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What is something you rarely desire, detest nearly every second it's happening, but ultimately consider it one of your most valuable experiences?
Says world renown evangelist/preacher, the Reverend Billy Graham, “Comfort and prosperity have never enriched the world as much as adversity has.”
I’ll be honest, if you asked me what I really desired, I’d take comfort and prosperity any day.
After spending nearly six tortuous years as a prisoner of war of the Republic of North Vietnam former Navy pilot, Captain Charlie Plumb said, “I am convinced that adversity is a horrible thing to waste.”
I think hardly what was intended by the “Join the Navy, See the World” recruitment pitch.
Famed college basketball coach, John Wooden, may have captured it most aptly, “Adversity is the state in which man most easily becomes acquainted with himself, being then especially free of admirers.”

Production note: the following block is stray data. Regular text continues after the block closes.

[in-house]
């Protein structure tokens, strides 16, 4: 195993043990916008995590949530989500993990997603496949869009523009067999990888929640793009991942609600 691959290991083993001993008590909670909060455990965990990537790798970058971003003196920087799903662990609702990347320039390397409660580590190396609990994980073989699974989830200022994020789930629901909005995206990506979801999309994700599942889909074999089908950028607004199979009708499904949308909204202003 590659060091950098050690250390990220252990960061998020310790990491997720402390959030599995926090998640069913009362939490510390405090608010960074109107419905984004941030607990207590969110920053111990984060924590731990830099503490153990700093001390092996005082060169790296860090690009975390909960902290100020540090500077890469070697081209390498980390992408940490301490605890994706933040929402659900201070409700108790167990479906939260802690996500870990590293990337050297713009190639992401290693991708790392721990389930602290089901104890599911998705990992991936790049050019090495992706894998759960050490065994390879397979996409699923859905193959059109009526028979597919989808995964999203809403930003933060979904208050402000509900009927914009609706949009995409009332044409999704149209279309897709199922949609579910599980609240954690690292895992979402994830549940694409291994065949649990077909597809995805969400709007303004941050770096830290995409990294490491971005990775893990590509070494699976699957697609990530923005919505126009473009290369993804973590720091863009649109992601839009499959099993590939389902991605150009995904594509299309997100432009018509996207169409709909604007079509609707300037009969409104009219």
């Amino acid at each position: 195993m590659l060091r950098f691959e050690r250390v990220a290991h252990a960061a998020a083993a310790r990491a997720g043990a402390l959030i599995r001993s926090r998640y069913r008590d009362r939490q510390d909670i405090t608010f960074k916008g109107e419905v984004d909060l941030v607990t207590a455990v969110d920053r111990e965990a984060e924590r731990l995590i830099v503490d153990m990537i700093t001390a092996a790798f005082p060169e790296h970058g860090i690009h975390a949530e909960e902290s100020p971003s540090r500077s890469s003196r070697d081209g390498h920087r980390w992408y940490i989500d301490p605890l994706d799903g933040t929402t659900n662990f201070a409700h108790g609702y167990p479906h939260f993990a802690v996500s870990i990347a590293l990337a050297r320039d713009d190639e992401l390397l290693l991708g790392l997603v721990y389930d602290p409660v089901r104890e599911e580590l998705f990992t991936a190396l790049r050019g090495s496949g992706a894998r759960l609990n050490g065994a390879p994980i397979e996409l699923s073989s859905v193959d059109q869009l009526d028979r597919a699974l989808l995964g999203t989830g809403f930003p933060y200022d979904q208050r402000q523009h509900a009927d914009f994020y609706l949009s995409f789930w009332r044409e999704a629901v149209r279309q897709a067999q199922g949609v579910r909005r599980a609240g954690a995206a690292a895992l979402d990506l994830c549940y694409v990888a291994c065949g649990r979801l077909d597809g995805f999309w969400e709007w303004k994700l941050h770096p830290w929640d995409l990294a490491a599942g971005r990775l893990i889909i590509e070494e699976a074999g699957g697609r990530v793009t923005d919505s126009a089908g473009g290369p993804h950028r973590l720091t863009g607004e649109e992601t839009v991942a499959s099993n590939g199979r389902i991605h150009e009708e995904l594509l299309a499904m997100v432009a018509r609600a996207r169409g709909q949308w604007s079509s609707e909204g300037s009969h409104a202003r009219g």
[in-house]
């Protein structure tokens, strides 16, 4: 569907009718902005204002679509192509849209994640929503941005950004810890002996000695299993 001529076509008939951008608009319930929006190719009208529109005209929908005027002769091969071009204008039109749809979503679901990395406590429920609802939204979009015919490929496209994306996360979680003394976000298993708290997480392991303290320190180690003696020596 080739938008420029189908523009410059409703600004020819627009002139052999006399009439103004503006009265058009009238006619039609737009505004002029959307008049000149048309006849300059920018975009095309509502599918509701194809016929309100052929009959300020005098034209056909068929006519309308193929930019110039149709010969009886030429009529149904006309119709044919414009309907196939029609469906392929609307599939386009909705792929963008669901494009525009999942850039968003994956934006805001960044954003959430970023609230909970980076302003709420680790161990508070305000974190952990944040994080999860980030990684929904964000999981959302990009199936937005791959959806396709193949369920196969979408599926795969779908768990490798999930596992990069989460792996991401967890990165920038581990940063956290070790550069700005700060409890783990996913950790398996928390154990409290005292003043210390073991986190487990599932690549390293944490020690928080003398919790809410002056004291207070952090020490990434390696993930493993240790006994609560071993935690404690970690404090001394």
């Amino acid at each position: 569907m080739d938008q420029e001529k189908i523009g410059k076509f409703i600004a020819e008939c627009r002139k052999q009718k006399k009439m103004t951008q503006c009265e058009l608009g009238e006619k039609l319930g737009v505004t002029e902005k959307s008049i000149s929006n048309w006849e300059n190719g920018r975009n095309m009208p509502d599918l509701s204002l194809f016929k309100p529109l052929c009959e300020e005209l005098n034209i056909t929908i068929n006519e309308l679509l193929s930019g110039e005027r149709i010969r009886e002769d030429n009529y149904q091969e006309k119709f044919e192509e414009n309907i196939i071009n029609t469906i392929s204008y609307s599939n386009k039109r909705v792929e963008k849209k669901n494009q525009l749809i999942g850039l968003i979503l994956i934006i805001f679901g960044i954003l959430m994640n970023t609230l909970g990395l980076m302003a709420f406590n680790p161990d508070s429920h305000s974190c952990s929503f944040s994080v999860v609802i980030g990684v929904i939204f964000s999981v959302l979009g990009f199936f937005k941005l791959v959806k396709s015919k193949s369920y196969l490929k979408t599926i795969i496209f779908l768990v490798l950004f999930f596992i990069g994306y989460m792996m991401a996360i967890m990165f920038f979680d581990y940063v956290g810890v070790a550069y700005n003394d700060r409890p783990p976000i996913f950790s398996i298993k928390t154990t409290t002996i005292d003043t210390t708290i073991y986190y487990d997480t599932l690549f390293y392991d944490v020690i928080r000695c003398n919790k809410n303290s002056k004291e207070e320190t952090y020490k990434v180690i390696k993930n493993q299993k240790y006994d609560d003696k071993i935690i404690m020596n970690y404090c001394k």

Free at last…free at last…alone and uninterrupted to consider how you’re going to get out of this pool of doo doo.
What we learn from these undesirable moments undoubtedly merits noting and are certainly worth preserving so others might benefit and quite possibly avoid (they’ll have to create their own moments of adversity).
Lynn Hurley: He Ain't A Ditchdigger Anymore
My friend, long-time customer and now retired businessman, Lynn Hurley, was one such case.
After Lynn graduated from high school he decided to put off going to college for a year to earn enough money to go to school.
He got a job as an equipment operator/excavator (ditch digger according to him).
Got fired (adversity) for thinking about starting his own ‘ditch digging’ company…so he did!
Sometime later, a very large project failed to pass inspection. An act that would surely bankrupt his company (more adversity).
What happened next was truly a display of embracing adversity. It was Lynn Hurley’s BIG DEAL and a story worth preserving. Because “He Ain’t A Ditch Digger Anymore”.
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